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Working with Faculty on Extracurricular Projects

October 16, 2020

Engaging with faculty to develop and incorporate projects in conjunction with the library is a great way to engage with students. Librarians can use these projects as opportunities to help students work on valuable information literacy skills in an interactive, student-driven activity that is closely aligned with the work they’re doing in class.

However, the process of recruiting faculty and developing the project is not always easy and there are several things to keep in mind as you begin these conversations:

  • At the beginning of the project, be sure to set clear goals and objectives for the students to achieve. This will help you explain the value of the project to faculty, as well as the students, and it will help you stay on task as the project inevitably evolves and changes as students begin working on it.
  • Start communication with faculty early. Most projects, even relatively small ones like a book display, will take a lot of coordination between the library and the instructor. At the very least, you should contact them the semester before you would like the project to take place so faculty can see how it fits into their syllabi.
  • One of the reasons you want to start early with faculty is to allow them to build in enough time for you to visit (or virtually visit) the class to explain the project. For many projects, you will have to essentially embed yourself in the class, requiring multiple visits or meetings outside of class time to lay out the details and provide students with instructions. This will take a big chunk of class time so coordinating the schedule with faculty is important.
  • Allow your project to be scalable. While some instructors may be happy to incorporate the project into the course as a required assignment, others may be more willing to offer it as extra credit. Depending on how it is offered to students, you may get a full class worth or simply a handful. Allowing your project to be flexible regarding the number of participants ensures that students can still develop their necessary skills while also ensuring the project meets its core objectives.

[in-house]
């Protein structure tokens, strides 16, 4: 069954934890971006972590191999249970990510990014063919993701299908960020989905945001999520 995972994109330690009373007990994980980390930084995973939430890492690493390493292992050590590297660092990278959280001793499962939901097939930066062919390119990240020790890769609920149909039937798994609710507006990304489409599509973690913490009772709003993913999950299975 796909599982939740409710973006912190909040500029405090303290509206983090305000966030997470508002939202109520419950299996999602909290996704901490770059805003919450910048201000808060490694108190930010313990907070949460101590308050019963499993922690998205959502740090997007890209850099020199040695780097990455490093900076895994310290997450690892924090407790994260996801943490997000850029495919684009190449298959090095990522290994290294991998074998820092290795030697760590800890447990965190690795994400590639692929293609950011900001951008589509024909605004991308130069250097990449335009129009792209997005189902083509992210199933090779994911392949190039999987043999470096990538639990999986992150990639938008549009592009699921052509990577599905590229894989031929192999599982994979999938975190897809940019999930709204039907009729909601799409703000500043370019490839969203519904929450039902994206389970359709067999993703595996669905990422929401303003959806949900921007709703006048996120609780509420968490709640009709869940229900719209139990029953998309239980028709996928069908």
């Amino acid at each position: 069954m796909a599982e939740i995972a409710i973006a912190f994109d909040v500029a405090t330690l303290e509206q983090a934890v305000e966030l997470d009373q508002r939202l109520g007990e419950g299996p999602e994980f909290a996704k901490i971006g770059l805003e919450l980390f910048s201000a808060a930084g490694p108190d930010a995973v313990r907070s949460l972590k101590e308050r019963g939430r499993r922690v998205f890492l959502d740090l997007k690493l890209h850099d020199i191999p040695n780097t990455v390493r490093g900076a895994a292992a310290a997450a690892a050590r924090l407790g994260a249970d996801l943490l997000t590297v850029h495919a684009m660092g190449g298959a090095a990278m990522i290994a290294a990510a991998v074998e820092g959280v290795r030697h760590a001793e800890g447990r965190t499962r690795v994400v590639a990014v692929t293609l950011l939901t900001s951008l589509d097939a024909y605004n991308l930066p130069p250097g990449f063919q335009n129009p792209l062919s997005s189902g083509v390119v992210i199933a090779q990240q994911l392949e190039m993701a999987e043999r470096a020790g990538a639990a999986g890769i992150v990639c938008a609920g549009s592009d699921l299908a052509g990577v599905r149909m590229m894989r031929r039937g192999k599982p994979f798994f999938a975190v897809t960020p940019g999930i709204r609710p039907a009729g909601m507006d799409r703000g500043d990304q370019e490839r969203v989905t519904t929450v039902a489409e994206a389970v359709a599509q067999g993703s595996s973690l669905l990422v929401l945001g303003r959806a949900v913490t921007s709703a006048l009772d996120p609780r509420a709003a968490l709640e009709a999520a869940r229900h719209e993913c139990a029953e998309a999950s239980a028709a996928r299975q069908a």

• When you do meet with students about your project, be sure to be very throughout in describing the project, especially if there are unique tools or submission requirements. Even relatively simple or common tools, such as GSuite, may require some familiarization on the part of the student. Including activities and incremental assignments to help students become familiar with the appropriate tools and techniques will provide students with specific instructions on how they can complete the project.
  • If working on this project with students and faculty remotely, students will be even more difficult to communicate with. Be understanding that not everyone may be able to attend specific meetings. Consider creating multiple office hour times for students to meet with you or record and share your Zoom meetings. At the same time, they must understand that they are still responsible for putting in the work. If it is an extra credit project outside of the class, set strict expectations for participation in meetings and require students to attend one of your sessions or view the recordings to remain active in the project.
  • Do not forget to include a way to share your project when it is done! Whether it is through an article, a student research presentation, or simply a social media post, you and the students created something that is worth sharing and showing off to others. It may also create opportunities for collaborations with other students and faculty on future projects!
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